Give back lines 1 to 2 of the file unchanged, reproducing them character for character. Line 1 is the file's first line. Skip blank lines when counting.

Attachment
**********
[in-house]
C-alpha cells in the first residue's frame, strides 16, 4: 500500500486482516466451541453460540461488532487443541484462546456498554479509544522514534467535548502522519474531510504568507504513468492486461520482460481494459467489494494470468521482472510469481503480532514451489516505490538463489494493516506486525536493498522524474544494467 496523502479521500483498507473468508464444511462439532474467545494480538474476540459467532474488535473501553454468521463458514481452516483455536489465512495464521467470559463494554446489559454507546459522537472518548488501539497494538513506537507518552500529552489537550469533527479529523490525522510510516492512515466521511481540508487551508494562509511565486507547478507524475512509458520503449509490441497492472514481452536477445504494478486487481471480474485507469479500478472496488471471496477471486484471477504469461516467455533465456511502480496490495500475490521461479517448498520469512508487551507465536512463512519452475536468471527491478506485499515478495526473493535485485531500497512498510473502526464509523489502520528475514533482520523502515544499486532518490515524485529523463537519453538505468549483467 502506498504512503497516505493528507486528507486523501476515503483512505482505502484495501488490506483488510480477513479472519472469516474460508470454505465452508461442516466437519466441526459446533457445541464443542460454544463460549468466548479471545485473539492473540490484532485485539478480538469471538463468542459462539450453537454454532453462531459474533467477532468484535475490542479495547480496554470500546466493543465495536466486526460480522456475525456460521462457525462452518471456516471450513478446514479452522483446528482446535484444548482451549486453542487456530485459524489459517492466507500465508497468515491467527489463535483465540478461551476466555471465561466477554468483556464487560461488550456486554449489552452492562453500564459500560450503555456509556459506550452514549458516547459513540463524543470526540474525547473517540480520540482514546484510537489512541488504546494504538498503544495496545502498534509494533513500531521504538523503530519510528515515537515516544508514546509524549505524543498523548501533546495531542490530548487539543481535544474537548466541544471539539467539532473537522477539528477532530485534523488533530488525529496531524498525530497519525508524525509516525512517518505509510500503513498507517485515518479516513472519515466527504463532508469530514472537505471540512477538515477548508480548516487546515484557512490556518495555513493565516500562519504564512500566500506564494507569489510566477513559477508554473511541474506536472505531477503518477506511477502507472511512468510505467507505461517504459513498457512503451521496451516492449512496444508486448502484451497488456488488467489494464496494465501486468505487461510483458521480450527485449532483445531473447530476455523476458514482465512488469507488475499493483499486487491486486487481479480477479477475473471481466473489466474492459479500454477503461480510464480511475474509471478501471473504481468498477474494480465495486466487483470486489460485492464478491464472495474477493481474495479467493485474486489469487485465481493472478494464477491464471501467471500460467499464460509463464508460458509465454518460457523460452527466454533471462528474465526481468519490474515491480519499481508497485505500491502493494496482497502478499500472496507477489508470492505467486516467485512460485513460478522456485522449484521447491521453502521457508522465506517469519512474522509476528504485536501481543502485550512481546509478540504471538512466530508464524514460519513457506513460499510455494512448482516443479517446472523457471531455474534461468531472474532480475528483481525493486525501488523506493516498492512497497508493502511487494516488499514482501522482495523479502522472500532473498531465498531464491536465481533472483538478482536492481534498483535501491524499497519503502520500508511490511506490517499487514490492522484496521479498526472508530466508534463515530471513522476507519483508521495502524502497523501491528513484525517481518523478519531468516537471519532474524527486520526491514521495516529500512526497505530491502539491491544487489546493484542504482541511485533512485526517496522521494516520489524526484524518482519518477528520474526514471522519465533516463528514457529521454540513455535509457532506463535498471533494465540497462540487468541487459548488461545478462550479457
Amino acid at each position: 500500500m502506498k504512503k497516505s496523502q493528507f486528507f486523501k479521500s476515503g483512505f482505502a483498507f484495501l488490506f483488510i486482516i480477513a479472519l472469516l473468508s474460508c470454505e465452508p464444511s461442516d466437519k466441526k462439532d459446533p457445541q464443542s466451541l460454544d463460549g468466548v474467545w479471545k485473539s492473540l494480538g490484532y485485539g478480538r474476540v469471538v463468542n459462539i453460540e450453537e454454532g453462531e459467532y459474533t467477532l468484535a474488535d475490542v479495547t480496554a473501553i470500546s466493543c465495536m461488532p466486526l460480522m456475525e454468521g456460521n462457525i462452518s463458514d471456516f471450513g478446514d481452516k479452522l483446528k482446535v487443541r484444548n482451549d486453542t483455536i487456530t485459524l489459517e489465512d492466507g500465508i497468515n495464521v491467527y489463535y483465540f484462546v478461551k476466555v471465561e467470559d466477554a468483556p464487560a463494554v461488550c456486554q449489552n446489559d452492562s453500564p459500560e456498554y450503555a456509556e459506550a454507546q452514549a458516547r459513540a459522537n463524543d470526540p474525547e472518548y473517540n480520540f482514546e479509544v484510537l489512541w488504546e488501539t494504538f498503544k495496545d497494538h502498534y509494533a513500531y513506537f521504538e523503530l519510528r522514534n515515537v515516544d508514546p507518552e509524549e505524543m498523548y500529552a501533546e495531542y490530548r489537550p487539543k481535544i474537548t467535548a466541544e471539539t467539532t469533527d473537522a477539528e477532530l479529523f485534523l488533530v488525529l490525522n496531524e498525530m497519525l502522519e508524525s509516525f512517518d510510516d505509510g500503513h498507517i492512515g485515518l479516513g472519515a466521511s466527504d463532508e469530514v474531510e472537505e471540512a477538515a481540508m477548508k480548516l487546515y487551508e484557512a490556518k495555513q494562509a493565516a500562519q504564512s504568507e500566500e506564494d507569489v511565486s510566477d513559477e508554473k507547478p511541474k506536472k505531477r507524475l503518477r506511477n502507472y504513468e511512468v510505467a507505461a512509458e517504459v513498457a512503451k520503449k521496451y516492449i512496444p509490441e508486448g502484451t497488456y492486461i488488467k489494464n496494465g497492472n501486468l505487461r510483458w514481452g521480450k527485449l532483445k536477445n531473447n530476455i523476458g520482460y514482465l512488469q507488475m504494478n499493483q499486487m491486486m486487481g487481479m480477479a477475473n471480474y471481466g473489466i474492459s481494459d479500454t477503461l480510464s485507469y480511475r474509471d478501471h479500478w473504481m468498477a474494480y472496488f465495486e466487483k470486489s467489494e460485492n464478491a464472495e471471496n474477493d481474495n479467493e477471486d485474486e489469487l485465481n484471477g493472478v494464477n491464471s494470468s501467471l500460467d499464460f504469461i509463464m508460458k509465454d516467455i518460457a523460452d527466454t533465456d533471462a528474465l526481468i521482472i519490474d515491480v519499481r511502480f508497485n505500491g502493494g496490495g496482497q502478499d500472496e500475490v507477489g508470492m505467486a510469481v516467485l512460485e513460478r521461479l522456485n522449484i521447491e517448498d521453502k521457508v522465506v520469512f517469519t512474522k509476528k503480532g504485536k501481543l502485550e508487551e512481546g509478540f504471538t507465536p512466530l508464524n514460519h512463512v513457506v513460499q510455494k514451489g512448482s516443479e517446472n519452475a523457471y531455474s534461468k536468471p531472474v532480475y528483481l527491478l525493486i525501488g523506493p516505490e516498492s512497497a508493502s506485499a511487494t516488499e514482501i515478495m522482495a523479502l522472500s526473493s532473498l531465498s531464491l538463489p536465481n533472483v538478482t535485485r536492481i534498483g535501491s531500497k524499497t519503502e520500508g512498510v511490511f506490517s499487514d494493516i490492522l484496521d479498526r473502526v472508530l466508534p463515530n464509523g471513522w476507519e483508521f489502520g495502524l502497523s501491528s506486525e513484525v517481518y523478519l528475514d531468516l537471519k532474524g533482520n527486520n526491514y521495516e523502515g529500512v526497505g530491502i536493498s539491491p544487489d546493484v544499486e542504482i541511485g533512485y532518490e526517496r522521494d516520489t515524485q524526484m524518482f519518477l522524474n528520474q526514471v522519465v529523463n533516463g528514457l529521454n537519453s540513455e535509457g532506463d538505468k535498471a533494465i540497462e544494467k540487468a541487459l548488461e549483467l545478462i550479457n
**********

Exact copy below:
[in-house]
C-alpha cells in the first residue's frame, strides 16, 4: 500500500486482516466451541453460540461488532487443541484462546456498554479509544522514534467535548502522519474531510504568507504513468492486461520482460481494459467489494494470468521482472510469481503480532514451489516505490538463489494493516506486525536493498522524474544494467 496523502479521500483498507473468508464444511462439532474467545494480538474476540459467532474488535473501553454468521463458514481452516483455536489465512495464521467470559463494554446489559454507546459522537472518548488501539497494538513506537507518552500529552489537550469533527479529523490525522510510516492512515466521511481540508487551508494562509511565486507547478507524475512509458520503449509490441497492472514481452536477445504494478486487481471480474485507469479500478472496488471471496477471486484471477504469461516467455533465456511502480496490495500475490521461479517448498520469512508487551507465536512463512519452475536468471527491478506485499515478495526473493535485485531500497512498510473502526464509523489502520528475514533482520523502515544499486532518490515524485529523463537519453538505468549483467 502506498504512503497516505493528507486528507486523501476515503483512505482505502484495501488490506483488510480477513479472519472469516474460508470454505465452508461442516466437519466441526459446533457445541464443542460454544463460549468466548479471545485473539492473540490484532485485539478480538469471538463468542459462539450453537454454532453462531459474533467477532468484535475490542479495547480496554470500546466493543465495536466486526460480522456475525456460521462457525462452518471456516471450513478446514479452522483446528482446535484444548482451549486453542487456530485459524489459517492466507500465508497468515491467527489463535483465540478461551476466555471465561466477554468483556464487560461488550456486554449489552452492562453500564459500560450503555456509556459506550452514549458516547459513540463524543470526540474525547473517540480520540482514546484510537489512541488504546494504538498503544495496545502498534509494533513500531521504538523503530519510528515515537515516544508514546509524549505524543498523548501533546495531542490530548487539543481535544474537548466541544471539539467539532473537522477539528477532530485534523488533530488525529496531524498525530497519525508524525509516525512517518505509510500503513498507517485515518479516513472519515466527504463532508469530514472537505471540512477538515477548508480548516487546515484557512490556518495555513493565516500562519504564512500566500506564494507569489510566477513559477508554473511541474506536472505531477503518477506511477502507472511512468510505467507505461517504459513498457512503451521496451516492449512496444508486448502484451497488456488488467489494464496494465501486468505487461510483458521480450527485449532483445531473447530476455523476458514482465512488469507488475499493483499486487491486486487481479480477479477475473471481466473489466474492459479500454477503461480510464480511475474509471478501471473504481468498477474494480465495486466487483470486489460485492464478491464472495474477493481474495479467493485474486489469487485465481493472478494464477491464471501467471500460467499464460509463464508460458509465454518460457523460452527466454533471462528474465526481468519490474515491480519499481508497485505500491502493494496482497502478499500472496507477489508470492505467486516467485512460485513460478522456485522449484521447491521453502521457508522465506517469519512474522509476528504485536501481543502485550512481546509478540504471538512466530508464524514460519513457506513460499510455494512448482516443479517446472523457471531455474534461468531472474532480475528483481525493486525501488523506493516498492512497497508493502511487494516488499514482501522482495523479502522472500532473498531465498531464491536465481533472483538478482536492481534498483535501491524499497519503502520500508511490511506490517499487514490492522484496521479498526472508530466508534463515530471513522476507519483508521495502524502497523501491528513484525517481518523478519531468516537471519532474524527486520526491514521495516529500512526497505530491502539491491544487489546493484542504482541511485533512485526517496522521494516520489524526484524518482519518477528520474526514471522519465533516463528514457529521454540513455535509457532506463535498471533494465540497462540487468541487459548488461545478462550479457